Guide to Cannabis Containing Products – Everything You Need to Know

Guide to Cannabis Containing Products – Everything You Need to Know

Cannabis-containing products have finally taken off in the international market. As consumption is growing overall the industry is growing rapidly. 

The legalisation of cannabis in several states in the USA has made it much more accessible and acceptable in society. The stigma which surrounded cannabis users is slowly waning, as are the negative connotations associated with its use. However, the controversy around medical use is yet to be overcome.

In this article, we will talk about cannabis containing products, its type, and differences. We will also discuss how the FDA approves cannabis based products.

What do you need to know about Cannabis containing products?

Cannabis is a member of the Cannabaceae family of plants and contains over eighty chemical compounds with biological activity. Delta-9-tetrahydrocannabinol (THC) and cannabidiol are the most well-known chemicals (CBD). THC is the active ingredient in marijuana that generates the “high” associated with its consumption. There has been a surge of interest in CBD and its possible health advantages.

Marijuana is not the same as CBD. CBD is a single component found in the cannabis plant, whereas marijuana is a type of cannabis plants or plant material containing a variety of naturally occurring compounds, including CBD and THC. [1]

Cannabis vs. hemp

Hemp and marijuana  are considered cannabis plants. The distinction is that hemp plants contain less than 0.3 percent THC, but marijuana plants contain significantly more.

CBD is extracted from hemp or marijuana. Depending on your location and the rules in your state or nation, you may be allowed to purchase CBD products made from marijuana or hemp. Alternatively, you may have access to solely hemp-derived CBD products – or none at all.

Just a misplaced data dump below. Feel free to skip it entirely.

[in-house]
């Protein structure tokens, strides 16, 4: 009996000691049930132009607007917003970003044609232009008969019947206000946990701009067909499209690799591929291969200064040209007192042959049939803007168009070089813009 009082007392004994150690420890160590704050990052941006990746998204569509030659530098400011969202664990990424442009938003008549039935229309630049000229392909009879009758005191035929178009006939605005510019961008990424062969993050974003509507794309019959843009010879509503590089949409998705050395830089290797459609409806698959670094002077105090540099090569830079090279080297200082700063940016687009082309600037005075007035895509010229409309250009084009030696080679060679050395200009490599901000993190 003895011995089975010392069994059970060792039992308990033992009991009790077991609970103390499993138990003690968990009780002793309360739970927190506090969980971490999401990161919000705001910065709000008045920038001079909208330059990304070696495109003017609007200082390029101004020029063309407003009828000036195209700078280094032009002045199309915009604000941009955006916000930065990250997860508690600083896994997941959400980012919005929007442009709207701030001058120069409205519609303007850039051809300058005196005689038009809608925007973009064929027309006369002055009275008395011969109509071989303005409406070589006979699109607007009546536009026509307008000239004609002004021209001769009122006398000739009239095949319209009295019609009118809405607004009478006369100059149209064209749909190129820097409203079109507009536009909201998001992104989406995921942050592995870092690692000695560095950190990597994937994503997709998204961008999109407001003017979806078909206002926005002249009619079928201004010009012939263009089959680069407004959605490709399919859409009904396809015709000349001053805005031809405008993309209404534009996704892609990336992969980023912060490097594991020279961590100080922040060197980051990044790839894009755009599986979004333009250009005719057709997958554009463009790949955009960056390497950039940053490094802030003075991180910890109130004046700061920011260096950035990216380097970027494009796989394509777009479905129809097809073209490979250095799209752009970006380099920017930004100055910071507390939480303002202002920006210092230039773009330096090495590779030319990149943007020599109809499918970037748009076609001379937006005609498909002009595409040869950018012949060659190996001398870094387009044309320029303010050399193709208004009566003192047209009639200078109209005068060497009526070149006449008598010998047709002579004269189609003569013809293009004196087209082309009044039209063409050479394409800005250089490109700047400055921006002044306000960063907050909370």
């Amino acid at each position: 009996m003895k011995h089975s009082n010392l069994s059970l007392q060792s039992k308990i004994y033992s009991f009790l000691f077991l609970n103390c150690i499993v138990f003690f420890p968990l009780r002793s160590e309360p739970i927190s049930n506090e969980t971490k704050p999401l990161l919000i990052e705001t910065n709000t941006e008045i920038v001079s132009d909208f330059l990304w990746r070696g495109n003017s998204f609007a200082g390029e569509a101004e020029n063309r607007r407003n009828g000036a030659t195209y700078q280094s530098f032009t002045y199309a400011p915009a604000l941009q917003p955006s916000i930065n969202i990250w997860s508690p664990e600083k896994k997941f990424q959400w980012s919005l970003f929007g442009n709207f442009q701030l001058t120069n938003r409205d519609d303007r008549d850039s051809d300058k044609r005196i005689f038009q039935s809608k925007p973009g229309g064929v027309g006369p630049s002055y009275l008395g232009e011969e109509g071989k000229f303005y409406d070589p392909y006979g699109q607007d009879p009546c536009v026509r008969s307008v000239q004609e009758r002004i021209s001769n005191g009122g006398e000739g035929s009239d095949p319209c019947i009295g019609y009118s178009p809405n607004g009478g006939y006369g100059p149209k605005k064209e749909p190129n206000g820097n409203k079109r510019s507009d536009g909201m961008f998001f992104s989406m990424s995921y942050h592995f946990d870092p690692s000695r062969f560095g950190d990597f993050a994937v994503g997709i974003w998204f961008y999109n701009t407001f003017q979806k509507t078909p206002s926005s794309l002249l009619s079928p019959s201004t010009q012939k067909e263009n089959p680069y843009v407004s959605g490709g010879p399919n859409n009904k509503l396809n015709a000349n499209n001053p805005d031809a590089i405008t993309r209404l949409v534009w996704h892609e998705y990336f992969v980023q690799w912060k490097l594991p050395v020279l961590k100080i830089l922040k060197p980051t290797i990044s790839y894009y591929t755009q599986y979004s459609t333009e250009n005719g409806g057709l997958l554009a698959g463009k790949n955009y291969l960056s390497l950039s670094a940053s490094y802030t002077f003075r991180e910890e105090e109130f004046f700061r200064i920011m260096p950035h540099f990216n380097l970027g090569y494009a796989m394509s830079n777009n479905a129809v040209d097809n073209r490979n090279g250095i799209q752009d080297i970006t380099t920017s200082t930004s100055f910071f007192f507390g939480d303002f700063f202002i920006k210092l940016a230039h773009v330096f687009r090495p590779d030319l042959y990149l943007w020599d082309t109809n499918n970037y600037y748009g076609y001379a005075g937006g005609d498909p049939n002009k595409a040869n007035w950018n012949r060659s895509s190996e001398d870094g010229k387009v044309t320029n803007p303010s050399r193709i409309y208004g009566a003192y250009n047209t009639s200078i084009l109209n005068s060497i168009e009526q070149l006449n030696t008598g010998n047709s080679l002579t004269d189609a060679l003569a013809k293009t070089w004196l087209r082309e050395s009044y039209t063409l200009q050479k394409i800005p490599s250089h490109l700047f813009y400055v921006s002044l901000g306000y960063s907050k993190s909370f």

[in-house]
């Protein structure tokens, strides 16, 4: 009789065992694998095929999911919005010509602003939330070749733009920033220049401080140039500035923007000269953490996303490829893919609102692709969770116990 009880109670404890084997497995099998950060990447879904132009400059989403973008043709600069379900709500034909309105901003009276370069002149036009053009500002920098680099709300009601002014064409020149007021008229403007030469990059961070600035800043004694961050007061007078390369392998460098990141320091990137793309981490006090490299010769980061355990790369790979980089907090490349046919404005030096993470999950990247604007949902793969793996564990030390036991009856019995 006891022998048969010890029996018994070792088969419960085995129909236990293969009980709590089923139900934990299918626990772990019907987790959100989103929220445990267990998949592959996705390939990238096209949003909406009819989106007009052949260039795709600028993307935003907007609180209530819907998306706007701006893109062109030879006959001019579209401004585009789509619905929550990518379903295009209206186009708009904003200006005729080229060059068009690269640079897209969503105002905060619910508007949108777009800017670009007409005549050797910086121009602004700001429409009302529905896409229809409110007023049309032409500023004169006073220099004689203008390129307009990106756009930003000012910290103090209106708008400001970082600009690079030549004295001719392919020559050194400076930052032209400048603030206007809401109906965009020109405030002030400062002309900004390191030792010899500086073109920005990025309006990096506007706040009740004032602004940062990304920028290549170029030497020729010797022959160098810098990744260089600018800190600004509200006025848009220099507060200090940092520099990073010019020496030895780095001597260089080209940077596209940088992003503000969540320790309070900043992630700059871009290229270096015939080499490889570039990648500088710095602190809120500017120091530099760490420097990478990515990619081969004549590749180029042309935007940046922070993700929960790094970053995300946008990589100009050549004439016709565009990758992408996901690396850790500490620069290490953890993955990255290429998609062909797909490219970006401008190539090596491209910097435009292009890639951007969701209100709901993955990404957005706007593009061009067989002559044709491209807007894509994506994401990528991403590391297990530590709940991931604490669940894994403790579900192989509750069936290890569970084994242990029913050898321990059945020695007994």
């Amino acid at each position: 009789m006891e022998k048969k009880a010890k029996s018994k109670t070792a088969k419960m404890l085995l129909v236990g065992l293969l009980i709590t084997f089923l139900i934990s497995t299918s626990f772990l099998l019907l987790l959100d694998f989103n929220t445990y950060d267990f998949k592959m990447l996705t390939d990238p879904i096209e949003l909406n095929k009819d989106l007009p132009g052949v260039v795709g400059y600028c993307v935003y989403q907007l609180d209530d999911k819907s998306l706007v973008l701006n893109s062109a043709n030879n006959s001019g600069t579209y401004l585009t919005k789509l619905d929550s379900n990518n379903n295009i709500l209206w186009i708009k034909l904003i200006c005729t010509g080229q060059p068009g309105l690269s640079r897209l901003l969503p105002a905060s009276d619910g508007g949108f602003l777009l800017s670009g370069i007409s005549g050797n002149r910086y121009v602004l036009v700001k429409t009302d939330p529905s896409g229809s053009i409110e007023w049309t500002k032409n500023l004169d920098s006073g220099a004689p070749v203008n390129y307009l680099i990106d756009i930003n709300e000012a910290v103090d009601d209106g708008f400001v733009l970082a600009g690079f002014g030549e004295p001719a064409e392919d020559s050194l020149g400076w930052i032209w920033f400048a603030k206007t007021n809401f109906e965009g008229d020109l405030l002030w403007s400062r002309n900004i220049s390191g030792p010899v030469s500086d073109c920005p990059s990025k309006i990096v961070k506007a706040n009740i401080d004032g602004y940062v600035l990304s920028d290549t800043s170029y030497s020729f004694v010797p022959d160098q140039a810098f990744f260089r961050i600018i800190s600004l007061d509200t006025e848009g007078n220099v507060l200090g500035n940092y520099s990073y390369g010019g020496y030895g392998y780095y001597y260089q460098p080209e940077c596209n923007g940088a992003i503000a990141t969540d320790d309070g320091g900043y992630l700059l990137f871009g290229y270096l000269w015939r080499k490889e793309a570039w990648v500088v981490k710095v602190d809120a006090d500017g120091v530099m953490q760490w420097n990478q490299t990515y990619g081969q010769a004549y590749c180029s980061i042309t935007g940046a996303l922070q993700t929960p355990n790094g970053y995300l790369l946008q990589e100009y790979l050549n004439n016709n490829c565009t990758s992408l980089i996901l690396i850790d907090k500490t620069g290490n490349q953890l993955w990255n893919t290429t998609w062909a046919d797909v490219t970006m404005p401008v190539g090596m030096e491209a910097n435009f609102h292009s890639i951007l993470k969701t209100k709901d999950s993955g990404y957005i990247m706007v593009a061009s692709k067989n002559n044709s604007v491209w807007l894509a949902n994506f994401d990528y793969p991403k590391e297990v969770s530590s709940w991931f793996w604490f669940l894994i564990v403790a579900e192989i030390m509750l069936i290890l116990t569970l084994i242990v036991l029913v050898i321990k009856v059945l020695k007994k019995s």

It is critical to understand the difference between marijuana and hemp because marijuana-derived CBD products may have psychoactive effects and the THC contained in these products will show up on a drug test.

CBD derived from hemp contains trace levels of THC — often insufficient to cause a high or register on a drug test, though this is conceivable. CBD and THC function synergistically rather than independently. This phenomenon is referred to as the entourage effect. [1]

What is the difference between compounds, isolates, full-spectrum, and broad-spectrum?

Your choice of CBD isolate, full-spectrum CBD, or broad-spectrum CBD will dictate what other ingredients are included in your product in addition to the CBD. 

  • Full-spectrum CBD contains all of the cannabis plant’s naturally occurring components, including THC. THC, on the other hand, will not exceed 0.3 percent by dry weight in hemp-derived full-spectrum CBD. When the flowers are processed into oil, the THC content increases. 
  • Broad-spectrum CBD contains all of the naturally occurring chemicals, with the exception of THC, which is normally eliminated entirely or with the exception of a trace amount. 
  • CBD isolate is the purest form of CBD, having been extracted from the hemp plant’s other chemicals. CBD isolates should be THC-free.

Some people choose full-spectrum cannabis because they want all of the cannabis plant’s benefits — with all of the cannabinoids and other components acting in harmony. Others opt for broad-spectrum strains in order to obtain all of the terpenes and flavonoids without the THC. Certain individuals choose CBD isolation because it is flavourless and odourless and they do not want any other ingredients.

Cannabis-derived cannabinoids, terpenes, and flavonoids

Apart from CBD and THC, the cannabis plant includes over 100 other cannabinoids, as well as a variety of additional substances called terpenes and flavonoids. Cannabinoids act on the endocannabinoid system in your body. The endocannabinoid system contributes to the stability of the neurological system and immunological function.

Terpenes, like cannabinoids, are another plant chemical that has been claimed to have medicinal and health-promoting properties. Additionally, flavonoids, which are found in green tea and certain fruits, have been demonstrated to have anti-inflammatory properties.  [1]

Role Of CDSA and FDA

Prior to the Cannabis Act taking effect on October 17, 2018, cannabis was classified as a controlled substance under the Controlled Drugs and Substances Act (CDSA) and a drug under the Food and Drug Act (FDA). Activities involving cannabis are generally prohibited under this legislative framework, unless specifically authorised by certain regulations (e.g., the Access to Cannabis for Medical Purposes Regulations (ACMPR), the Narcotic Control Regulations (NCR), the Food and Drug Regulations, and the Industrial Hemp Regulations (IHR)).